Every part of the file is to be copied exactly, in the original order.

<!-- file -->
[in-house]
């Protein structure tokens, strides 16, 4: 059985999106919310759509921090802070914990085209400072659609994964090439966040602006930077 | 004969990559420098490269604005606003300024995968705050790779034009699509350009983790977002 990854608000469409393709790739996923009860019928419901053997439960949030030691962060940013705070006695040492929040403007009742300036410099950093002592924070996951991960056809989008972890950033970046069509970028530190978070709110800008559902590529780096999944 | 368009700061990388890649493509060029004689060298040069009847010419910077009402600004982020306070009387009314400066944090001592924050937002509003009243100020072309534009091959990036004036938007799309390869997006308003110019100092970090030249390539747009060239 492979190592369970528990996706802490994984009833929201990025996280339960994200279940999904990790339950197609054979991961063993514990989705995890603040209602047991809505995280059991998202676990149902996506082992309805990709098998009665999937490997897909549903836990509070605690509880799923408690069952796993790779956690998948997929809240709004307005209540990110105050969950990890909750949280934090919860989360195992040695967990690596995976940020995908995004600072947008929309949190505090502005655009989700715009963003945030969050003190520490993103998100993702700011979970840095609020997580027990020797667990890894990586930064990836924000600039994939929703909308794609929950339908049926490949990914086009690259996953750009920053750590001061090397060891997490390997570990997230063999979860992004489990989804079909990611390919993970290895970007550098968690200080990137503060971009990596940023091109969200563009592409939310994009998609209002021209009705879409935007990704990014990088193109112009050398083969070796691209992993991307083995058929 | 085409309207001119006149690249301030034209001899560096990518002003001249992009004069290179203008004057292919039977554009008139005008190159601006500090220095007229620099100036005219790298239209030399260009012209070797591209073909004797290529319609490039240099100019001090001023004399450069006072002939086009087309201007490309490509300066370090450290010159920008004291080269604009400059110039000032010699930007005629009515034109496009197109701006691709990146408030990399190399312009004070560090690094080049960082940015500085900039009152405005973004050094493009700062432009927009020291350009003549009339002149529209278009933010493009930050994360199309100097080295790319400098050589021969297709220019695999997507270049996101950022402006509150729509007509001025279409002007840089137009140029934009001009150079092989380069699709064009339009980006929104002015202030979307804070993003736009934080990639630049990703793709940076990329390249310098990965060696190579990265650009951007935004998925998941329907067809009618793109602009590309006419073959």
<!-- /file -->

[in-house]
């Protein structure tokens, strides 16, 4: 059985999106919310759509921090802070914990085209400072659609994964090439966040602006930077 | 004969990559420098490269604005606003300024995968705050790779034009699509350009983790977002 990854608000469409393709790739996923009860019928419901053997439960949030030691962060940013705070006695040492929040403007009742300036410099950093002592924070996951991960056809989008972890950033970046069509970028530190978070709110800008559902590529780096999944 | 368009700061990388890649493509060029004689060298040069009847010419910077009402600004982020306070009387009314400066944090001592924050937002509003009243100020072309534009091959990036004036938007799309390869997006308003110019100092970090030249390539747009060239 492979190592369970528990996706802490994984009833929201990025996280339960994200279940999904990790339950197609054979991961063993514990989705995890603040209602047991809505995280059991998202676990149902996506082992309805990709098998009665999937490997897909549903836990509070605690509880799923408690069952796993790779956690998948997929809240709004307005209540990110105050969950990890909750949280934090919860989360195992040695967990690596995976940020995908995004600072947008929309949190505090502005655009989700715009963003945030969050003190520490993103998100993702700011979970840095609020997580027990020797667990890894990586930064990836924000600039994939929703909308794609929950339908049926490949990914086009690259996953750009920053750590001061090397060891997490390997570990997230063999979860992004489990989804079909990611390919993970290895970007550098968690200080990137503060971009990596940023091109969200563009592409939310994009998609209002021209009705879409935007990704990014990088193109112009050398083969070796691209992993991307083995058929 | 085409309207001119006149690249301030034209001899560096990518002003001249992009004069290179203008004057292919039977554009008139005008190159601006500090220095007229620099100036005219790298239209030399260009012209070797591209073909004797290529319609490039240099100019001090001023004399450069006072002939086009087309201007490309490509300066370090450290010159920008004291080269604009400059110039000032010699930007005629009515034109496009197109701006691709990146408030990399190399312009004070560090690094080049960082940015500085900039009152405005973004050094493009700062432009927009020291350009003549009339002149529209278009933010493009930050994360199309100097080295790319400098050589021969297709220019695999997507270049996101950022402006509150729509007509001025279409002007840089137009140029934009001009150079092989380069699709064009339009980006929104002015202030979307804070993003736009934080990639630049990703793709940076990329390249310098990965060696190579990265650009951007935004998925998941329907067809009618793109602009590309006419073959």